Enrollment: Enrollment in developmental reading decreased 12% from 243 in 2010-2011 to 214 in 2011-2012.  OFIE did a special data collection on the number of first-time KAP CC home-based COMPASS test takers who placed on the ENG 21 level before and after the COMPASS retake policy changed. July 15, 2012 was the official start date of KCC's and all UHCCs “no wait period” policy; KCC and UHMC had piloted the policy the year before. The data showed that from July 2009 to July 2010 there were 127 first-time KAP CC home-based COMPASS test takers who scored on the ENG 21 level. Of these students, 7 (5.5%) retook COMPASS and placed in a higher level English class.  From July 2010 to July 2011, there was a 10% drop to 115 students. Of these students, 15 (13%) retook COMPASS and placed in a higher level English class. From July 2011 to July 2012, there was a 5.5% drop to 109 students. Of these students, 6 (5.5%) retook COMPASS and placed in a higher level English class. The change in the retake policy may account for some of the decrease in enrollment.

Semester hours taught/Number of classes taught: As a result of the 12% decrease in enrollment, the number of semester hours taught and the number of classes offered declined by 14%. 

Unhealthy: In order to be healthy, we needed a 3% increase in AtD cohort students to enroll in ENG 21. We were at 0%. To improve this area, the counselors, FYE, and the NSO need to target this group.

EFFICIENCY

Average class size/ Fill rate:  The average class size decreased from 19.5 in 2010-2011 to 18.7 in 2011-2012. In 2010-2011, there were two learning communities; one was with Hawaiian Studies and one was with ENG 22. In 2011-2012, there was no learning community with Hawaiian Studies and in spring 2012 the planned ENG 21/ENG 22 learning community was unlinked. Not having learning communities may have played a role in the decrease. The change in the retake policy may also be a reason for the decline in class size.

Faculty: There were two full-time faculty teaching all of the ENG 21 classes in 2011-2012. This number will be reduced to one in spring 2013 due to the retirement of one full-time reading instructor.

Healthy: To be healthy, the class fill rate needed to be 75-100%. ENG 21 was 84%.

EFFECTIVENESS

Retention: The rate increased from 91% to 94%, while the successful completion rate improved from 48% to 70%.  One major change was having a successful 8-week ENG 21 class linked to an 8-week ENG 22 class during the second 8 weeks. Reflecting on the accelerated class, the faculty felt that the students were more engaged which helped the achievement of their goal to move to ENG 22.

Achieving the Dream Successful Completion:  The Achieving the Dream data shows that 54% successfully completed ENG 21 in 2010 compared to 64% in 2009. Without know which students are in the AtD cohort, analyzing the decline is impossible. Perhaps, if the AtD students are identified, more could be encouraged to take the 8-week ENG 21 class or the ENG 21/ENG 22 learning community when it is offered. 

Successful Next Level: The category of “Successful Next Level” is inappropriate for Kapi’olani Community College because after students complete ENG 21, they rarely  take ENG 102. The next level after ENG 21 is ENG 22. ENG 102 was not offered in 2010-2011.

Unhealthy: There are two areas which determine the effectiveness health, and neither apply to ENG 21. The ENG 21 students do not move to college level the semester after completing the course. Therefore, this ranking is not applicable to ENG 21.

In summary, the notable achievement this year is the increase in success rates from 48% to 70% (line 23).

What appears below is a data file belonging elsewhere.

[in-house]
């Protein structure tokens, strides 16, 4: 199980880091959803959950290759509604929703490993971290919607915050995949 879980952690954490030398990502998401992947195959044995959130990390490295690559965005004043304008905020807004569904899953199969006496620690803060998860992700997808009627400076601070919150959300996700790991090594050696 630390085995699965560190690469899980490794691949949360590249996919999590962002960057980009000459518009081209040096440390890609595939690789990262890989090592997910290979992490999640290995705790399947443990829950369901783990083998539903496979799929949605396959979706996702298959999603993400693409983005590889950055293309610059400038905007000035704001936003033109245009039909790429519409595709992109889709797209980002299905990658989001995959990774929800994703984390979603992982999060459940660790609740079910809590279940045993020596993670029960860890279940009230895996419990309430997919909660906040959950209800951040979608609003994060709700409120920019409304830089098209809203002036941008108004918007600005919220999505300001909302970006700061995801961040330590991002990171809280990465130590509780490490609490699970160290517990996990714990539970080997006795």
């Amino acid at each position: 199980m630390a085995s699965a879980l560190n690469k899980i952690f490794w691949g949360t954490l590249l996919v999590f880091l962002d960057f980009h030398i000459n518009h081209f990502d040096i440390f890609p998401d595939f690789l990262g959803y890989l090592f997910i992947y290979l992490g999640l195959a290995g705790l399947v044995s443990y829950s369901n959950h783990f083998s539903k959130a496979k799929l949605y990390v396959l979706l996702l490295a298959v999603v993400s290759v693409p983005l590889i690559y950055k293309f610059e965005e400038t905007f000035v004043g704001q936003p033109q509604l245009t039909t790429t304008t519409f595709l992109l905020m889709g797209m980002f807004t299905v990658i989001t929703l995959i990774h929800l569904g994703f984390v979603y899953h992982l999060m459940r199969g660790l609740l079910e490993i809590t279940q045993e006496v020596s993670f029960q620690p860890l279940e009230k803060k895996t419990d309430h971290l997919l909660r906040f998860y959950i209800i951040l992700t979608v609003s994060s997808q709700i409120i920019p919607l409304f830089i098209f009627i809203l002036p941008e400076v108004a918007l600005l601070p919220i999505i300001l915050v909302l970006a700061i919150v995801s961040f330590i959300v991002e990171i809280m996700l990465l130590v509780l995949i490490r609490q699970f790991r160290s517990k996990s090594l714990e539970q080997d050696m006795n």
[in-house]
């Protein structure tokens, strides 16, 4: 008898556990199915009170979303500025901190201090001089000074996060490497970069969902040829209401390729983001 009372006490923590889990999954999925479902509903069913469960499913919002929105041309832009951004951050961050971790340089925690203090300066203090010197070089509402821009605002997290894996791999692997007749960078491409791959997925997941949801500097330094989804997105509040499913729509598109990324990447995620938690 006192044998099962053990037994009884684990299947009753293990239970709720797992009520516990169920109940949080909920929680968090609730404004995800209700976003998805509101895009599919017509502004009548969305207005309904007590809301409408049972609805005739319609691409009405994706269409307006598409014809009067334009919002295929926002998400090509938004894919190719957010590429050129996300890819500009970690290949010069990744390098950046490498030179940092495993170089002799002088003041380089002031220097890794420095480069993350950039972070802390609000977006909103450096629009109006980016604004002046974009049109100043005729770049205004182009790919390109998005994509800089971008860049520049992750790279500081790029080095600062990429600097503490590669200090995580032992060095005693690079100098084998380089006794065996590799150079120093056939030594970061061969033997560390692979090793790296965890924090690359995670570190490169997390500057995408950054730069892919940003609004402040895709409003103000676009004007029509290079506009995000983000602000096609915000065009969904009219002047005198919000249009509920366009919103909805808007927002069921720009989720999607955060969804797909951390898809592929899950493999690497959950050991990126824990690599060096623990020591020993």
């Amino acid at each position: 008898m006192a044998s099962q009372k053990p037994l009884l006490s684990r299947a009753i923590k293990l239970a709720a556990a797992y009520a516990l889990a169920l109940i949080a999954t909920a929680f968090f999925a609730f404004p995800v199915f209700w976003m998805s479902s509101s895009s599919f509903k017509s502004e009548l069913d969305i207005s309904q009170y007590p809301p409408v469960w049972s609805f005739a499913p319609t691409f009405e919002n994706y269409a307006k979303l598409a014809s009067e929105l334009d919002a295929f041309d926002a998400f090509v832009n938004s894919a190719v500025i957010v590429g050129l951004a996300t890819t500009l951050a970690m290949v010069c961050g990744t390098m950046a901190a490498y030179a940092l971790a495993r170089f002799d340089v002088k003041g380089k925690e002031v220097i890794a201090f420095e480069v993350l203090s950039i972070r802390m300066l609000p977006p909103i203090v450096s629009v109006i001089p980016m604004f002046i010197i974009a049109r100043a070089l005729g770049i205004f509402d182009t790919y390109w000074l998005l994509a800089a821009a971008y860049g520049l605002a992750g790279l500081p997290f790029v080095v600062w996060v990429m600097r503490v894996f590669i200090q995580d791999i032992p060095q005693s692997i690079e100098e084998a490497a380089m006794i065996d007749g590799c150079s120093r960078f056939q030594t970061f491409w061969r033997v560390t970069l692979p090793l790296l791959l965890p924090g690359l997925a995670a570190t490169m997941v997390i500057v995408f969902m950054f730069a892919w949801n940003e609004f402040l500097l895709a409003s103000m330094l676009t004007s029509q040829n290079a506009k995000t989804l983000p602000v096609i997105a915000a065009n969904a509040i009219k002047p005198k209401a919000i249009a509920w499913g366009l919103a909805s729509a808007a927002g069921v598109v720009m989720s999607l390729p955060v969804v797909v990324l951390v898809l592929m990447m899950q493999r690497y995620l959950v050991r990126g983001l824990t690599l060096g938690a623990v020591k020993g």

Part III. Action Plan

To improve success rates, the reading faculty propose the following action plan:

In spring 2012, there was an 8-week ENG 21/8-week ENG 22 section, which was successful. In fall 2012, a second 8-week accelerated ENG 21/ ENG 22 was added. In spring 2013, two sections will also be offered.

Lab work: The ENG 21 faculty planned to pilot use of McGraw-Hill’s online lab, Connect Read, in fall 2012. To accommodate the plans, new computers were ordered for ‘Iliahi 206.  Unfortunately, the computers will not be ready until the last week of November. Online lab work will improve their learning by allowing the students to work on their own schedule at home. 

New text book: In spring 2012, the ENG 21 faculty customized their own textbook by selecting chapters from a reading textbook. By doing so, the cost of the textbook would be more affordable.  The textbook is being used this fall 2012. They will evaluate the new textbook during the semester.

Holomua I Ke Ola (HIKO): Some of the ENG 21 sections will participate in the pilot HIKO program. 

Academic coaching: One section of ENG 21 was selected to participate in a pilot academic coaching with Inside Track. 

The ENG 21 faculty will collaborate with the ENG 22 faculty to design other possible accelerated formats.

The reading discipline coordinator will continue to schedule and support ongoing dialogue among faculty regarding curricular revisions, reading pathway strategies, course policies, etc. and recommend action plans by the end of February 2013 for incorporation into the Department's Program Review for 2013 - 16.

Part IV. Resource Implications

The reading program will continue to need a dedicated classroom with computers and time slots that allow for the 8-week, Monday throughThursday schedule.

Having an ELMO in the room with a projector would greatly enhance student engagement and learning.

More faculty should be trained in the Reading Apprenticeship methods.

It will be necessary for the faculty along with the Department Chair, Student Affairs Coordinator and VCSA to conduct a thorough inventory of technology needs, rooms and teaching time slots available to meet the needs and demands of the AtD cohort to be able to enroll in the math and English courses they place in. Our students deserve to begin their academic path with built-in support that allow them to be on track for graduation with a degree or certificate in a timely manner